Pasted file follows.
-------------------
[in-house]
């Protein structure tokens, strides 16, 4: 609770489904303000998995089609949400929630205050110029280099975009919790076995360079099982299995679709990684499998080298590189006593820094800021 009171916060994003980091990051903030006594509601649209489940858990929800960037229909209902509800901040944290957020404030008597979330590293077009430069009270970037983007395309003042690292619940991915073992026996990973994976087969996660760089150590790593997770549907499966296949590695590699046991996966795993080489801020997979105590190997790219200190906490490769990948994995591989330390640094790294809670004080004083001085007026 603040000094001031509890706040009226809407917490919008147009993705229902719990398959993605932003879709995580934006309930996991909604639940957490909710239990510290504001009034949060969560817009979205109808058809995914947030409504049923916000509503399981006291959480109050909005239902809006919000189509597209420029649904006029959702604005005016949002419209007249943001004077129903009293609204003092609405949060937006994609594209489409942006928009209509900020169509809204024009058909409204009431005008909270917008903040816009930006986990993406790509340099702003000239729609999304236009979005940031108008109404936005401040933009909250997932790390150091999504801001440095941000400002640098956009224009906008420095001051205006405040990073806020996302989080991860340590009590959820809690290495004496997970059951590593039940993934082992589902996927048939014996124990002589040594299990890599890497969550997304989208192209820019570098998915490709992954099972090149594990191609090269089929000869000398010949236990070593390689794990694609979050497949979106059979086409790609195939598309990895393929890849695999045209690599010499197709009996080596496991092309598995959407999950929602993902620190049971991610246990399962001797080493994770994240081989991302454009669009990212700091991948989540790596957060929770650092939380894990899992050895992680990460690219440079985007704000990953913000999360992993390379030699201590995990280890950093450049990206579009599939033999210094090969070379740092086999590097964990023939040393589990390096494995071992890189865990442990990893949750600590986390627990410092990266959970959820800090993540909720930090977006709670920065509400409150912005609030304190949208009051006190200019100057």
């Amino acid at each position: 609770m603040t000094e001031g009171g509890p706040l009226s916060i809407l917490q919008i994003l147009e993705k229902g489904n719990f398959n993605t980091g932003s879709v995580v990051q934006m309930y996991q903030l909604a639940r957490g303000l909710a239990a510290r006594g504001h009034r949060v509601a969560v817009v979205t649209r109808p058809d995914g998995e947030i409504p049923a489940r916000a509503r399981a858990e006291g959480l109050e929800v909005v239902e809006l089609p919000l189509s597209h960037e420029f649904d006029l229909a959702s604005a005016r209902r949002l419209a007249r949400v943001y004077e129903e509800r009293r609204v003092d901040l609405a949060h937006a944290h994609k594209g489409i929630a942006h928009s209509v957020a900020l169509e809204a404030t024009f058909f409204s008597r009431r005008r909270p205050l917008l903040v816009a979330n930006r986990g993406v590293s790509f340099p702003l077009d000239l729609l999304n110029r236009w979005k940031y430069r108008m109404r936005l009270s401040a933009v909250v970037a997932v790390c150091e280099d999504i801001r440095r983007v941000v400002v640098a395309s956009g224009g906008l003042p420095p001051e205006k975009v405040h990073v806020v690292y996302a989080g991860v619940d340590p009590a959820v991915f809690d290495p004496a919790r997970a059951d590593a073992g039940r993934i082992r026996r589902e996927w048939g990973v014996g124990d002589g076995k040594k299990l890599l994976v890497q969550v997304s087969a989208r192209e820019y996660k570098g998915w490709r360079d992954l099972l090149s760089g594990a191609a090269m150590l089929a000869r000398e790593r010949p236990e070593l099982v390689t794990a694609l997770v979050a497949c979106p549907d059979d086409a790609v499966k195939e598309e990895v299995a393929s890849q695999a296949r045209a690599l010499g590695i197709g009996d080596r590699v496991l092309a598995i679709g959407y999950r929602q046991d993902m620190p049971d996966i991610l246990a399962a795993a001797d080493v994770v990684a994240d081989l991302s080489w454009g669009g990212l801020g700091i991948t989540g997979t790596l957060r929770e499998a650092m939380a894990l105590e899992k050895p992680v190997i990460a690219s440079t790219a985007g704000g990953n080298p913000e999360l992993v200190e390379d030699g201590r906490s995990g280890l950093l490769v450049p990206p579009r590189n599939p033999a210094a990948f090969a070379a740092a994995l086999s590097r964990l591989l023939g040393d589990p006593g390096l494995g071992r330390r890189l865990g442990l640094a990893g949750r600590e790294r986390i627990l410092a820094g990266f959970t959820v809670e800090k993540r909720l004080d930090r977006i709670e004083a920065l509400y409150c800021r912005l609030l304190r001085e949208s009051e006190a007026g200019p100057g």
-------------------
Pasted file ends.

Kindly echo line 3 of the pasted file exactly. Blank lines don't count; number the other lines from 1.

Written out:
């Amino acid at each position: 609770m603040t000094e001031g009171g509890p706040l009226s916060i809407l917490q919008i994003l147009e993705k229902g489904n719990f398959n993605t980091g932003s879709v995580v990051q934006m309930y996991q903030l909604a639940r957490g303000l909710a239990a510290r006594g504001h009034r949060v509601a969560v817009v979205t649209r109808p058809d995914g998995e947030i409504p049923a489940r916000a509503r399981a858990e006291g959480l109050e929800v909005v239902e809006l089609p919000l189509s597209h960037e420029f649904d006029l229909a959702s604005a005016r209902r949002l419209a007249r949400v943001y004077e129903e509800r009293r609204v003092d901040l609405a949060h937006a944290h994609k594209g489409i929630a942006h928009s209509v957020a900020l169509e809204a404030t024009f058909f409204s008597r009431r005008r909270p205050l917008l903040v816009a979330n930006r986990g993406v590293s790509f340099p702003l077009d000239l729609l999304n110029r236009w979005k940031y430069r108008m109404r936005l009270s401040a933009v909250v970037a997932v790390c150091e280099d999504i801001r440095r983007v941000v400002v640098a395309s956009g224009g906008l003042p420095p001051e205006k975009v405040h990073v806020v690292y996302a989080g991860v619940d340590p009590a959820v991915f809690d290495p004496a919790r997970a059951d590593a073992g039940r993934i082992r026996r589902e996927w048939g990973v014996g124990d002589g076995k040594k299990l890599l994976v890497q969550v997304s087969a989208r192209e820019y996660k570098g998915w490709r360079d992954l099972l090149s760089g594990a191609a090269m150590l089929a000869r000398e790593r010949p236990e070593l099982v390689t794990a694609l997770v979050a497949c979106p549907d059979d086409a790609v499966k195939e598309e990895v299995a393929s890849q695999a296949r045209a690599l010499g590695i197709g009996d080596r590699v496991l092309a598995i679709g959407y999950r929602q046991d993902m620190p049971d996966i991610l246990a399962a795993a001797d080493v994770v990684a994240d081989l991302s080489w454009g669009g990212l801020g700091i991948t989540g997979t790596l957060r929770e499998a650092m939380a894990l105590e899992k050895p992680v190997i990460a690219s440079t790219a985007g704000g990953n080298p913000e999360l992993v200190e390379d030699g201590r906490s995990g280890l950093l490769v450049p990206p579009r590189n599939p033999a210094a990948f090969a070379a740092a994995l086999s590097r964990l591989l023939g040393d589990p006593g390096l494995g071992r330390r890189l865990g442990l640094a990893g949750r600590e790294r986390i627990l410092a820094g990266f959970t959820v809670e800090k993540r909720l004080d930090r977006i709670e004083a920065l509400y409150c800021r912005l609030l304190r001085e949208s009051e006190a007026g200019p100057g």